We went on a short vacation earlier last week. My little family spent 3 days just 2 hours west of home, in Harrisburg, PA. We had a tour of the state capitol, visited Gettysburg, and went to Hershey Park which is a huge amusement park in the town where Hershey's Chocolate was born. I guess they traded factory jobs for hospitality jobs in Hershey. Which is better, I wonder?
We had a nice time. My kids are a pleasure to travel with, and have been (mostly) all their lives. They don't nag us to buy stupid stuff. They don't ask to play the games so they can win a giant, ugly stuffed animal. Now that they are teens, they don't try to look as if they are not with parents. You know what I'm talking about. I remember trying to cultivate that look of boredom and detachment when out with my folks. Now I wish they would have slapped that out of me. But they did not. And I probably wouldn't either. I'm happy I don't have to! (Yet?)
It's easy (and fun!) to watch other people and criticize what they do. I'm sure I've had my share of public parenting failures. I remember a couple quite clearly. But now that my kids are somewhat grown, I can step back and view others. I do have to wonder what parents are thinking sometimes.
When we went to the State Capitol for our tour, we dressed up just a little bit. Not church or party dressed up, but not shorts and t-shirts dressed down. We were not too surprised (but dismayed nonetheless) to see kids dressed sloppily (as opposed to more casually) there. But the real stunner was the kid hooked up to his mp3 player, obviously listening to it and looking at the screen during the tour. What an insult to the tour guide, not to mention the surroundings. The tour was interesting, the building beautiful. Everyone isn't interested in art, I know. But a person can zone out on a tour without appliances. The few minutes we spent listening to House business was not terribly exciting, though we did learn why the Piper Cub should be our state aircraft. But at least my kids listened respectfully to that, rather than their playlists.
I had to wonder why a parent would even allow a teen to do that. I'd like to ask the parents: "is it that hard to ask your child to be polite and put away his ipod?"
The next day we visited Gettysburg battlefield. We may have had a bit of a parenting failure of our own there: we didn't arrive early enough and nearly ran out of time. My husband and I have a way of doing that. We knew we needed a couple of hours for the visitor's center and Cyclorama, and James wanted to show us a specific part of the battlefield he'd seen on a Boy Scout hike there. We should have known that, once there, we'd want to spend more time and see more. But it worked out.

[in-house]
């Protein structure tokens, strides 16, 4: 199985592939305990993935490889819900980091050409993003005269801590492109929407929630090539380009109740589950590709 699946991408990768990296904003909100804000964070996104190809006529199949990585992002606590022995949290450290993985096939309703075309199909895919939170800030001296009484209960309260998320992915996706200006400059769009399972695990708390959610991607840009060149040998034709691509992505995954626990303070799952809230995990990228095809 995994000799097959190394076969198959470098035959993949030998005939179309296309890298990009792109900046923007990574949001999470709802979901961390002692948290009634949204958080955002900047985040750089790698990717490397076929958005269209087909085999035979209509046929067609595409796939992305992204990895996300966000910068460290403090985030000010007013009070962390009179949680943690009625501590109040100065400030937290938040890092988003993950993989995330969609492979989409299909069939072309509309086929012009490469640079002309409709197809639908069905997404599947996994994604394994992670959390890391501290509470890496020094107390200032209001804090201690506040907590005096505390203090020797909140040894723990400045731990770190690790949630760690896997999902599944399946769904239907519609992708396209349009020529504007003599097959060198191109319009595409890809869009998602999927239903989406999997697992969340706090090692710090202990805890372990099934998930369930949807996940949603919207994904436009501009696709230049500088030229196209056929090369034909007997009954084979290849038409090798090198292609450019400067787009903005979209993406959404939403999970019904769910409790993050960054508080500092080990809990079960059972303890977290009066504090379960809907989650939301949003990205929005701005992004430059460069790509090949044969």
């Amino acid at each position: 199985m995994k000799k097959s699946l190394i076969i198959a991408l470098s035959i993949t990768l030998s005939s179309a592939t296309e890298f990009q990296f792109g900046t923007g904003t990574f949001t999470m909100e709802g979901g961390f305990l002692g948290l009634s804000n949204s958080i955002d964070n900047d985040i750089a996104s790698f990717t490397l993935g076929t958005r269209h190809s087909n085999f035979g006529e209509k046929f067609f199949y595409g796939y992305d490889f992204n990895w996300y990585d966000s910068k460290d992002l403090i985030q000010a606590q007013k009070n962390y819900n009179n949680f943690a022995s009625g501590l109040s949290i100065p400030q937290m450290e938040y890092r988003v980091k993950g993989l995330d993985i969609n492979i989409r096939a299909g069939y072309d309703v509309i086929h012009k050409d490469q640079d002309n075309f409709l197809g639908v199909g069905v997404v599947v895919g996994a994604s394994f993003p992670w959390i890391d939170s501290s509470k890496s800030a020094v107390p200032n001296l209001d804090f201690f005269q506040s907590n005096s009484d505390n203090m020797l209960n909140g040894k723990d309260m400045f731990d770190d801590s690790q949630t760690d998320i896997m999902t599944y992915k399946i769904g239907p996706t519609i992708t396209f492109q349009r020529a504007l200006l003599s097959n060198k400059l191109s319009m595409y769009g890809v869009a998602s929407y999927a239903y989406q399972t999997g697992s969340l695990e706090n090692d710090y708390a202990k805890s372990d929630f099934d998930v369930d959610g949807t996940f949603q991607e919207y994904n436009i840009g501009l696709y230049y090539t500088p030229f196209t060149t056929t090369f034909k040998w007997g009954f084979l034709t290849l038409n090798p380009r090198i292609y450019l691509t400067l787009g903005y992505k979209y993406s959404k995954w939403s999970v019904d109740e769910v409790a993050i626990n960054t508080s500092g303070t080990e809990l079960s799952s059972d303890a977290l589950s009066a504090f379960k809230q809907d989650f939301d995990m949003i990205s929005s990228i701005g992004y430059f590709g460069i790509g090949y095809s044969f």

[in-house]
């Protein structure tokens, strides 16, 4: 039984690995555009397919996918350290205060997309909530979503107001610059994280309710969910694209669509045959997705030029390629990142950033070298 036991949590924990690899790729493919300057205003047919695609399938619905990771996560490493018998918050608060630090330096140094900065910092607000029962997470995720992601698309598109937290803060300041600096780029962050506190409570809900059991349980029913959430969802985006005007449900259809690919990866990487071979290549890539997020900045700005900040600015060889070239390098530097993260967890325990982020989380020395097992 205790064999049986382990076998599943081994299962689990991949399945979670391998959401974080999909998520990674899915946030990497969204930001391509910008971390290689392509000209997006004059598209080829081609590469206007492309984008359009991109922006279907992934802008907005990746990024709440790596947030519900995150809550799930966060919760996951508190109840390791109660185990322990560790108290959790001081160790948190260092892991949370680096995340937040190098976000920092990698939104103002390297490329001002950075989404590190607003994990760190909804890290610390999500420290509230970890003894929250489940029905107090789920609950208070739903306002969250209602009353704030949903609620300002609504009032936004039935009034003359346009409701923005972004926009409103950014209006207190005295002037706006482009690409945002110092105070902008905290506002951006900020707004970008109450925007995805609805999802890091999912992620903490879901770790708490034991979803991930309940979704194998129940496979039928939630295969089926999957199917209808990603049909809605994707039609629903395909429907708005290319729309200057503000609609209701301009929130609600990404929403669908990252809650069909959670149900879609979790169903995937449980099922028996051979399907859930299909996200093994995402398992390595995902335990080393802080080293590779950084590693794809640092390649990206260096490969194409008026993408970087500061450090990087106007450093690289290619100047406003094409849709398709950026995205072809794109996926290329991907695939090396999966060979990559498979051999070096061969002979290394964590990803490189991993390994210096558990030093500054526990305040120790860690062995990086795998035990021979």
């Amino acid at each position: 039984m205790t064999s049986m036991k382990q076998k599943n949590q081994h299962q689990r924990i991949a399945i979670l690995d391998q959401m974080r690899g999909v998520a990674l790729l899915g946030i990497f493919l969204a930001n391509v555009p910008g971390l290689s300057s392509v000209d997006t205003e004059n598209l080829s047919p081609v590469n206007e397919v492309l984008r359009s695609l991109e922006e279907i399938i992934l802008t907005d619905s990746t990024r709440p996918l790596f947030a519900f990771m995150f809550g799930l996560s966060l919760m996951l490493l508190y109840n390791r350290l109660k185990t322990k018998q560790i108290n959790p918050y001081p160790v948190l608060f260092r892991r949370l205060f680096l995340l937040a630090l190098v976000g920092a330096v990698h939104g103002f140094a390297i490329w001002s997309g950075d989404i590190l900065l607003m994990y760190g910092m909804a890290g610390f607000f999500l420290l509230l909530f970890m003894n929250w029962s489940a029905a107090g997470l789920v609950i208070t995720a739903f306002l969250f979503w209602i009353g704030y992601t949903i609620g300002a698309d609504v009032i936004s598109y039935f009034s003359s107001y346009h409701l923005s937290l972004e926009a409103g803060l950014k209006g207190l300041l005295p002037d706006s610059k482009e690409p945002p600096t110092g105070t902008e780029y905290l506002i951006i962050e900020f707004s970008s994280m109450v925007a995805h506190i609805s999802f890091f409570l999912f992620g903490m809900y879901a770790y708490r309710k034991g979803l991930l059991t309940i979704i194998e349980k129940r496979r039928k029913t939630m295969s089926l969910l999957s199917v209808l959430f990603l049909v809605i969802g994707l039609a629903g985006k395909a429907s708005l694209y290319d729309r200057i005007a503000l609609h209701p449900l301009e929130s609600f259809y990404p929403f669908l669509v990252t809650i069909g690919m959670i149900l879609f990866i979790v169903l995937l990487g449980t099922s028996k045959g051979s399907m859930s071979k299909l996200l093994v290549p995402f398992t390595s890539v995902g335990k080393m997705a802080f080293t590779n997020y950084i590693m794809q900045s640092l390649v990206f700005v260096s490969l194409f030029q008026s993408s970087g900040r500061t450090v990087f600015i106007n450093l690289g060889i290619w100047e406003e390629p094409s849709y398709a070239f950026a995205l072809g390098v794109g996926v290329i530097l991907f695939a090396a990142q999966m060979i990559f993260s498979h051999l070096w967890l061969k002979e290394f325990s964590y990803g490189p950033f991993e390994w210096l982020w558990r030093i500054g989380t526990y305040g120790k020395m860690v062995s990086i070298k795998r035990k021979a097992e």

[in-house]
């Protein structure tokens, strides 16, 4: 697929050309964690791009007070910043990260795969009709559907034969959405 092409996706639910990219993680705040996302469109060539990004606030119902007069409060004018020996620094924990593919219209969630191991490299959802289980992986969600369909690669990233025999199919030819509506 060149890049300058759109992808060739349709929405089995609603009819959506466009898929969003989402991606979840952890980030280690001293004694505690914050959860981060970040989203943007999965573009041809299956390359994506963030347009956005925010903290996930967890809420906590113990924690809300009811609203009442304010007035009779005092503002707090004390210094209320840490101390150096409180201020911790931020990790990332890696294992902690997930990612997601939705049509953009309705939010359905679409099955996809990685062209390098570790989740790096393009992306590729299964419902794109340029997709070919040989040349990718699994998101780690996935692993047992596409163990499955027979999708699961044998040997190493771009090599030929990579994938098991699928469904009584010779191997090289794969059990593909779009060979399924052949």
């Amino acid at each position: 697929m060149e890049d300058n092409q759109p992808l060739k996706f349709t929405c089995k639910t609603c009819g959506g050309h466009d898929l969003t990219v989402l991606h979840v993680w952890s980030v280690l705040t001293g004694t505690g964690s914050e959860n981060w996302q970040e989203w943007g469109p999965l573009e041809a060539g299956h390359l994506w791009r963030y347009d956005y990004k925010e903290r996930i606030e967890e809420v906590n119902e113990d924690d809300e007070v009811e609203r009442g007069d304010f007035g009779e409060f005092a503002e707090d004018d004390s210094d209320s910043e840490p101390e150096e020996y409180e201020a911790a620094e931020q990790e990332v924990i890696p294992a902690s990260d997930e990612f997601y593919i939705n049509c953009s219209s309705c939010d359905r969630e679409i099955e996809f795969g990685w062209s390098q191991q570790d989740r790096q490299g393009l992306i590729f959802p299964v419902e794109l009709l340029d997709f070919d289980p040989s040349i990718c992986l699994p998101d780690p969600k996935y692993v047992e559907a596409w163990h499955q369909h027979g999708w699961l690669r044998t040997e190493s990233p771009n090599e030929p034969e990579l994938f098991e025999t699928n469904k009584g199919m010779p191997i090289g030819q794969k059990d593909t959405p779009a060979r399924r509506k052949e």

The visitor's center there is wonderful, and the video presentation well done and interesting. But it is about a war. So it was a little disconcerting to hear a little voice, like that of a 4 or 5-year-old, saying "Daddy, this is scary!" I'm not complaining about hearing the voice at all - I know little kids can't help but speak up sometimes, and normally it wouldn't be distracting. But the film was so obviously not for such a small child. I couldn't see the family configuration so I don't know if there were two parents or one; several children or just the unhappy little girl. I would have loved to ask the daddy: "what were you thinking, bringing this little one in here?"
Hershey Park is a nice, clean, wholesome amusement park. There are a lot of roller coasters. I limit myself to coasters that don't do anything extreme, such as go upside down. If I have to go on one, my preference is for the old wooden coasters, but I don't really like those anymore either. James wanted to go on them all, but Eleanor was hesitant. He didn't want to ride alone. Finally we forced/shamed/begged her to go on one of the looping ones, and she came out all smiles. She said "I'm so glad I went on that! Now I can go on any roller coaster!" Yea! The two of them took off, leaving Dad and me to wander. I was left happy in the knowledge that I never have to go on another roller coaster again.
Hershey is so nice and the crowd so civilized that I didn't see much to criticize. There were the usual screams for candy or toys. The clothing wasn't bad, even at the water park; apparently the dress-code rules posted outside the park are enforced. So I am limited to just one question to a young mom:
"If you didn't want people staring at your legs, why did you have big skulls tattooed on them?"
Maybe they were temporary tattooes, and she was conducting a sociology experiment with her preschoolers. Yeah, I think I'll go with that.